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Keeping contaminants out of the recycling stream

If you’ve heard anything about recycling lately, odds are you’ve heard the term “contaminants.” But what exactly is recycling contamination? Why is it a big deal? And how does it impact recycling here in our area?

Simply put, contamination occurs when non-recyclable materials (like plastic bags) get into the recycling system or when recyclable materials are prepared in the wrong way. In many cases, having contaminants mixed in with acceptable recycling means the entire load goes to the landfill — recyclables and all. In other words, one bad apple can – and does – spoil the whole bunch.

What are the most common recycling contaminants?

To help ensure that your materials get recycled, keep these contamination offenders out of your recycling bin.

Contaminant: Plastic Bags. Plastic bags and their cousins — shrink wrap, bubble wrap, Ziploc bags, produce bags, trash bags and so on — are the worst contaminants of all. They jam the recycling machinery and create a hazard for the sorters, costing time and money — only to end up in the landfill. Here’s a short video showing the problems plastic bags can cause at recycle sorting facilities.

Contaminant: Food Waste. If the items being recycled contain food waste, oil or grease, they’re contaminated, and will go to the landfill — even if it’s something that could otherwise be recycled, like tin cans. That’s why pizza boxes are now considered contaminants.

Contaminant: Glass. Glass bottles and jars can’t go in the commingled recycling bin because they break and contaminate the entire bin. Instead, you can now recycle your clean glass containers — any color, up to one gallon in size — at the Transfer Station. You can also drop off glass bottles and jars for recycling at several local grocery stores. Or return them to the Medford BottleDrop Redemption Center where redeemable glass, plastic and metal beverage containers are worth 10¢ each thanks to a recently expanded Bottle Bill.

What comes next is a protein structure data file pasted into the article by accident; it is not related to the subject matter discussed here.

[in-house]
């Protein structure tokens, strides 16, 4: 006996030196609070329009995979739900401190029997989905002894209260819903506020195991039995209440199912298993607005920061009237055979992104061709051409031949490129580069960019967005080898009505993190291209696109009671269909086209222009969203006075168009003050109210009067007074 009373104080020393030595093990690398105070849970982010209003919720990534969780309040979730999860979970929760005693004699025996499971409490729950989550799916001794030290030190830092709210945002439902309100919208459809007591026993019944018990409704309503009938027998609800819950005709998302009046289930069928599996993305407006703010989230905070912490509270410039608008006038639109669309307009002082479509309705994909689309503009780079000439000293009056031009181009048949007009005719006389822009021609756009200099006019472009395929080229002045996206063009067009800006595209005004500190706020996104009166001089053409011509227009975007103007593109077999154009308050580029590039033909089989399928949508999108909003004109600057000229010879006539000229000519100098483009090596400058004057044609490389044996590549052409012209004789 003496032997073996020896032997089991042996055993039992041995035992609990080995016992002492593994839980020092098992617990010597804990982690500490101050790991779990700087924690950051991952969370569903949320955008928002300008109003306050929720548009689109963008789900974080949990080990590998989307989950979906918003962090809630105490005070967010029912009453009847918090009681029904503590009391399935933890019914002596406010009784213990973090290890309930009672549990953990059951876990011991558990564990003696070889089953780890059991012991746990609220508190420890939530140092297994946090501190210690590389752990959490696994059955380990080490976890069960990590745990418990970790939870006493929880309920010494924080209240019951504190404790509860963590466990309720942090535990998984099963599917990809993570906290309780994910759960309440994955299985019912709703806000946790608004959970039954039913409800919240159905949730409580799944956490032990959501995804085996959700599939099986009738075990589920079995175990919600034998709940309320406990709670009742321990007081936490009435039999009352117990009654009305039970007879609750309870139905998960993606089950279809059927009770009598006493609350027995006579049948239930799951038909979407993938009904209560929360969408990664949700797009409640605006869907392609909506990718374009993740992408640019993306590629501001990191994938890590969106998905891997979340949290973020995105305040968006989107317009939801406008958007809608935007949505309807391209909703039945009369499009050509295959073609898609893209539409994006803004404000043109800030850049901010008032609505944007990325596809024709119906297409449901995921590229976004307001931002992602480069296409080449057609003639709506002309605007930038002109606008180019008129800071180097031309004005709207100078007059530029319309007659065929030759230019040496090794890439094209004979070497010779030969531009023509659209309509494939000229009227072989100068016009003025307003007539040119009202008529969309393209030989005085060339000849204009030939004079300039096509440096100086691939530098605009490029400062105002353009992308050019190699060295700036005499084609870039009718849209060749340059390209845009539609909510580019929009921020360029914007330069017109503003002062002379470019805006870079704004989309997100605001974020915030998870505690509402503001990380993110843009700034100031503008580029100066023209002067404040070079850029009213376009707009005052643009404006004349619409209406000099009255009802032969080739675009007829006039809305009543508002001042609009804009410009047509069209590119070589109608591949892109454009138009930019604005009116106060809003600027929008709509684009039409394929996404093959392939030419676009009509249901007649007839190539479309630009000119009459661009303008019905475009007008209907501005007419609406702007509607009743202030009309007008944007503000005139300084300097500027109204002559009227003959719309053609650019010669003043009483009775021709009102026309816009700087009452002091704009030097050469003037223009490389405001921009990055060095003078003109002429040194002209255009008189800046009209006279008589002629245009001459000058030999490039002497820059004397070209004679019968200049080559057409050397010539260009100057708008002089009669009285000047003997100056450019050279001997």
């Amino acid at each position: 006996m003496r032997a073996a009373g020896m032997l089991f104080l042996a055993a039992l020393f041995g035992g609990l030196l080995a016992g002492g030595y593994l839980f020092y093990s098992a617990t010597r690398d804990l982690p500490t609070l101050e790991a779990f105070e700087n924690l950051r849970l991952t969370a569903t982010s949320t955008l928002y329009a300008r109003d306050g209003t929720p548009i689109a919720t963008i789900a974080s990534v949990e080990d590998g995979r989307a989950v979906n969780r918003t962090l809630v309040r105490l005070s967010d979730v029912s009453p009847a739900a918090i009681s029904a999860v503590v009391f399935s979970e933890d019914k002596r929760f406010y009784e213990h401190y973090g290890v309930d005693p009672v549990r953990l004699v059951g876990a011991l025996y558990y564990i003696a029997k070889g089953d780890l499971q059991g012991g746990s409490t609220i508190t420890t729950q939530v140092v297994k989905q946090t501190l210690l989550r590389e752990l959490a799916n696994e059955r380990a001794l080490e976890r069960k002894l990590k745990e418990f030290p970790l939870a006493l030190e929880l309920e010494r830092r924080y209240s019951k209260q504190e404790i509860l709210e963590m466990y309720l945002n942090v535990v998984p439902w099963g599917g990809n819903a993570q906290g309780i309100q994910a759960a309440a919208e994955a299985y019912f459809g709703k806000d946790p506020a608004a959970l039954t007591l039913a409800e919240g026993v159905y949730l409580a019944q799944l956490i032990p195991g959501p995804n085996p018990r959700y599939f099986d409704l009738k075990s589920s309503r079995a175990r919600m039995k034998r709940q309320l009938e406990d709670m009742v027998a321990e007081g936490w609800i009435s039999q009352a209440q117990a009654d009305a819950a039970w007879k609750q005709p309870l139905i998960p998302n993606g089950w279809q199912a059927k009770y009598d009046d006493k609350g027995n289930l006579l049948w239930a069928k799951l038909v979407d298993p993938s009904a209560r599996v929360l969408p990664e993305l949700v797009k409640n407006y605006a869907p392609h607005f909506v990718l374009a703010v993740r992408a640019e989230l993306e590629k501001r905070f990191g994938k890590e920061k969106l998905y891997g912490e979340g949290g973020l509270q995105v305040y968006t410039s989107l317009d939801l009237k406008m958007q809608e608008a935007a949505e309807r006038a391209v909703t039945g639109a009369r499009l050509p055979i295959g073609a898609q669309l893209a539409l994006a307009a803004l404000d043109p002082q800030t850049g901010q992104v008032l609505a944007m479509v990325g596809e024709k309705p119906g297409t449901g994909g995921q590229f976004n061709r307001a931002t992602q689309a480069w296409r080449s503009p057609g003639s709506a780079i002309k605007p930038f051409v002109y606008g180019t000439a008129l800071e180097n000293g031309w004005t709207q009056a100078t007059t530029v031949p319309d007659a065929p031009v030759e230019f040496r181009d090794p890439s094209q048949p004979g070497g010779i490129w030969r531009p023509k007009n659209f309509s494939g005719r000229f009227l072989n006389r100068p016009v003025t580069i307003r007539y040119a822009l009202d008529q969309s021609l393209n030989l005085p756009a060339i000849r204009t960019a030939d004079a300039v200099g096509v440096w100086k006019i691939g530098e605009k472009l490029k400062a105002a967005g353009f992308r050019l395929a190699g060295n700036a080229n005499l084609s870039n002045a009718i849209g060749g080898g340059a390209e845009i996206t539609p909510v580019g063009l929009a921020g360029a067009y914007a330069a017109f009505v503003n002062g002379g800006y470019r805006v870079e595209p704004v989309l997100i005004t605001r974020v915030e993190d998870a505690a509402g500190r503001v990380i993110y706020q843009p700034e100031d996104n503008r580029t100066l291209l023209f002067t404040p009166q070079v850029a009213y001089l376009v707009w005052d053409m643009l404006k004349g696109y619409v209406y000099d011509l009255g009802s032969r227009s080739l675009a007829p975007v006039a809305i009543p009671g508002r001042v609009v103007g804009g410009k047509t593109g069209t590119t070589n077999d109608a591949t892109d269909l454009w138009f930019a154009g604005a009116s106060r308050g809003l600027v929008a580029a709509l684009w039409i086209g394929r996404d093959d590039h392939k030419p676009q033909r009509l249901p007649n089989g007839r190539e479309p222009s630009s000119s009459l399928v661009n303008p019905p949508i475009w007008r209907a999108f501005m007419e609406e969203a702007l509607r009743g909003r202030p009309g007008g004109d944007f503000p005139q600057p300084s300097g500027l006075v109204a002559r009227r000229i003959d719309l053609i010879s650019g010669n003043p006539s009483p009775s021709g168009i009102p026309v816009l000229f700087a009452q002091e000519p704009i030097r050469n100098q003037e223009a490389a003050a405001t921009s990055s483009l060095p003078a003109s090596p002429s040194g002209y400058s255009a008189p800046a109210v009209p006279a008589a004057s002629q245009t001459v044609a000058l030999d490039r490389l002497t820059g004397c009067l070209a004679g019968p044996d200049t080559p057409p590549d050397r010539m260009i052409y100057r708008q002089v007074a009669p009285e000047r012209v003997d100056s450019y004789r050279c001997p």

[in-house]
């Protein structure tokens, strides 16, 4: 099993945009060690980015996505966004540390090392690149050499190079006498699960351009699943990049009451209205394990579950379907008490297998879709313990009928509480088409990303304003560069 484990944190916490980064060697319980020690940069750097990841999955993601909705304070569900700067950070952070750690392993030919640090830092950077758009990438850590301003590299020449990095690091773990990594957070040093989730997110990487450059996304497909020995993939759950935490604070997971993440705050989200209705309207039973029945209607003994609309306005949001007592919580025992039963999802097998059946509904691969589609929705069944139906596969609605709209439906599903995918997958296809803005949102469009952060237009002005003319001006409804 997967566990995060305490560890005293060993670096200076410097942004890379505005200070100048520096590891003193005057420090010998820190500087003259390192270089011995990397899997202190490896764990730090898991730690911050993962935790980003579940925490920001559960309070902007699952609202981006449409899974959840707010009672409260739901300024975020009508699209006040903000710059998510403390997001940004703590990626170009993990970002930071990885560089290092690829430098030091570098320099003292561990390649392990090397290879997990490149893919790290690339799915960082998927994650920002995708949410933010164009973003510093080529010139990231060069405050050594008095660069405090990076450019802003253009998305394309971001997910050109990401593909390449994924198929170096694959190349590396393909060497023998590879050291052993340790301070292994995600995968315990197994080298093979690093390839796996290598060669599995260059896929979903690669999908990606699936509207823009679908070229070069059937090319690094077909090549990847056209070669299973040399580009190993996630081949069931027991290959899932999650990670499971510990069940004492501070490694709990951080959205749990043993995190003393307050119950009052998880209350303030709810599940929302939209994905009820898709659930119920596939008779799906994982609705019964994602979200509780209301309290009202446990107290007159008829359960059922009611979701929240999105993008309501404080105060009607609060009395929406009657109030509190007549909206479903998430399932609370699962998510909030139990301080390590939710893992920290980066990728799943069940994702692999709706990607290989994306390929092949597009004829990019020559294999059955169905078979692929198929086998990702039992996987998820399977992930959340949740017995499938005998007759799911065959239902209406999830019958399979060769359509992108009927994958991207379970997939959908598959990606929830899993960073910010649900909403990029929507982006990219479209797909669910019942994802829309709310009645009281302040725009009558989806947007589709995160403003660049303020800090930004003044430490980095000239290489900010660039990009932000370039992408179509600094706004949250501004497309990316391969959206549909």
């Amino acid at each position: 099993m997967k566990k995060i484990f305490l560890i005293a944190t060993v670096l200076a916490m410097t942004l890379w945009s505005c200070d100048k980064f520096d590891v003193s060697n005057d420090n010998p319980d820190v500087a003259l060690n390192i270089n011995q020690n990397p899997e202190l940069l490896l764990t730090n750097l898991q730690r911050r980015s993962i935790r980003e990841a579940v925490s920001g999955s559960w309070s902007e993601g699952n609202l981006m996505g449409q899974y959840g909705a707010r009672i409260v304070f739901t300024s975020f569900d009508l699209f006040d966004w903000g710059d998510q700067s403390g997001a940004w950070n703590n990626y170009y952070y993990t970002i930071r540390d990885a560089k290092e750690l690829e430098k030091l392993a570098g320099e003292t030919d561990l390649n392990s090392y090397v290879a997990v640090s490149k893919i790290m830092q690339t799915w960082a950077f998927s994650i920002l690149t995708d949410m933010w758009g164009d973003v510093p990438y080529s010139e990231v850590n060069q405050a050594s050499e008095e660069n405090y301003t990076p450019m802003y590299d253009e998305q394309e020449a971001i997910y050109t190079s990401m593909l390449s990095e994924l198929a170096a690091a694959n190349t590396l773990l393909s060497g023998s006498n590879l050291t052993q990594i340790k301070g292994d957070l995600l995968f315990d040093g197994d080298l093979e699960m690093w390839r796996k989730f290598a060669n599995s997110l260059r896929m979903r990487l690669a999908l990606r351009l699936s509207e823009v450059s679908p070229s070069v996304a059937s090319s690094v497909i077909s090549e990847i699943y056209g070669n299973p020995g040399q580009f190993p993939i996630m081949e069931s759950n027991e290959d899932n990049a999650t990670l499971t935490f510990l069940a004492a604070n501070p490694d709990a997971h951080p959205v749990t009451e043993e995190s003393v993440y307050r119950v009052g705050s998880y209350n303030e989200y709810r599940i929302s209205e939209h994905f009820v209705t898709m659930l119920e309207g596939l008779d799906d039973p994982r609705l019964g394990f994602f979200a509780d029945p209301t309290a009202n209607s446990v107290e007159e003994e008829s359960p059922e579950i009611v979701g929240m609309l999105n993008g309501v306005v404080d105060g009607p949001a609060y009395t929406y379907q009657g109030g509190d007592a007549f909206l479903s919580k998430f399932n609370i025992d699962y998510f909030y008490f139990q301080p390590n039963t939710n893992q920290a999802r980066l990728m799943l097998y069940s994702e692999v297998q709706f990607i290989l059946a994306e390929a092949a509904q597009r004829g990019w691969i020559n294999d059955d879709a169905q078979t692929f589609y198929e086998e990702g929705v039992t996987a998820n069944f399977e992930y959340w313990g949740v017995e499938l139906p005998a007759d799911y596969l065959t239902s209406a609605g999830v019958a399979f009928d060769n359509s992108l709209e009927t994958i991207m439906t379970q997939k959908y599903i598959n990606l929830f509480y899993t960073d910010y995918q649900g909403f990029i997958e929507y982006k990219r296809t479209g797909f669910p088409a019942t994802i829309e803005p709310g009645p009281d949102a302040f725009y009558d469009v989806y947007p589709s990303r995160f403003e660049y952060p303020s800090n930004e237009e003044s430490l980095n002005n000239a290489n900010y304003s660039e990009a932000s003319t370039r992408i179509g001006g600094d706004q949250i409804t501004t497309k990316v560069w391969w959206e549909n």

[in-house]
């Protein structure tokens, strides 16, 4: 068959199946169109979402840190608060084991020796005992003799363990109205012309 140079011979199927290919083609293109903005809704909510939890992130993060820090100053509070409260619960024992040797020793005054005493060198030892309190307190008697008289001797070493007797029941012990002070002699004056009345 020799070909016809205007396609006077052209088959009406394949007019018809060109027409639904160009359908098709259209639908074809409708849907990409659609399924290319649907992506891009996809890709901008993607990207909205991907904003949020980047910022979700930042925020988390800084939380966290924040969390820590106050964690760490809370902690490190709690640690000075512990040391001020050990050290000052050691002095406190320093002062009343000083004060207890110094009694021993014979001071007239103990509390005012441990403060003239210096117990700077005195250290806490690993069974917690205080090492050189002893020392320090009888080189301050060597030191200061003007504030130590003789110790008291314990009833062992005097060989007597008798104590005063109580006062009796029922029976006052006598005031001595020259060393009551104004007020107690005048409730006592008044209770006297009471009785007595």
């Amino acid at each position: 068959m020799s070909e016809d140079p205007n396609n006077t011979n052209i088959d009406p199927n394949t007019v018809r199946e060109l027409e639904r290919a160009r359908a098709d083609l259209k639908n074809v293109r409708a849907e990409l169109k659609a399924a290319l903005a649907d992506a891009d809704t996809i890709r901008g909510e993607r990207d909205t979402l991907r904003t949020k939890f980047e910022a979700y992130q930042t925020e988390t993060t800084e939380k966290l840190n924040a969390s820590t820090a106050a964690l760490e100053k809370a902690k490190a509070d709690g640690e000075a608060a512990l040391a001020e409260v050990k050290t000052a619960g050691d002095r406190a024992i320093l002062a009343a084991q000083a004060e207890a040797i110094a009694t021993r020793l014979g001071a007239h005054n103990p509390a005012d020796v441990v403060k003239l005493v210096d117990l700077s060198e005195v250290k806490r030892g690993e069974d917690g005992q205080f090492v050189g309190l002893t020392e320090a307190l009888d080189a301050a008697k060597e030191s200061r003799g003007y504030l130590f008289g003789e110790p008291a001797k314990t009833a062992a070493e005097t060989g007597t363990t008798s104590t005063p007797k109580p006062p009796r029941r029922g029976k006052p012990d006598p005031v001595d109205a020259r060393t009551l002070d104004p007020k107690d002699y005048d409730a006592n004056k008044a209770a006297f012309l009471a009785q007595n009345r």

Contaminant: The Wrong Plastics. You can recycle milk jug style plastic containers in your red-lid recycling cart. But that’s currently the only type of plastic we accept. The reason? Milk jugs and milk style jugs made from a type of plastic called High-Density Polyethylene (HDPE) are still in demand — because of their resin type and their shape. Beyond that, the markets for many other plastics are unstable and most waste plastics are being landfilled.

Contaminant: Hazardous Waste. Containers for paint, motor oil, pesticides, pool chemicals and other household hazardous wastes must be disposed of separately. Not only can they not be recycled, they don’t go in the trash either. Every spring, Rogue Disposal & Recycling hosts a Household Hazardous Waste Drop-Off Event. Learn more here.

Contaminant: Bio-Hazardous Waste. Diapers, sanitary products or anything else with human fluid on it is potentially dangerous to handle and cannot be recycled. Tossing these items into a recycling bin means the whole load goes to the landfill. These items go in the trash.

Contaminant: Frozen and Refrigerated Food Boxes. These boxes and cartons may seem like they’re made from paper, but they’re not. The specially treated boxes used for frozen foods, soup, juice and milk are actually made from a combination of paper, plastics and sometimes metal, designed to hold moisture inside the carton. During the recycling process, the materials don’t break down into recyclable materials, so they contaminate everything else they’re with. These boxes are designed for food safety, not for recyclability.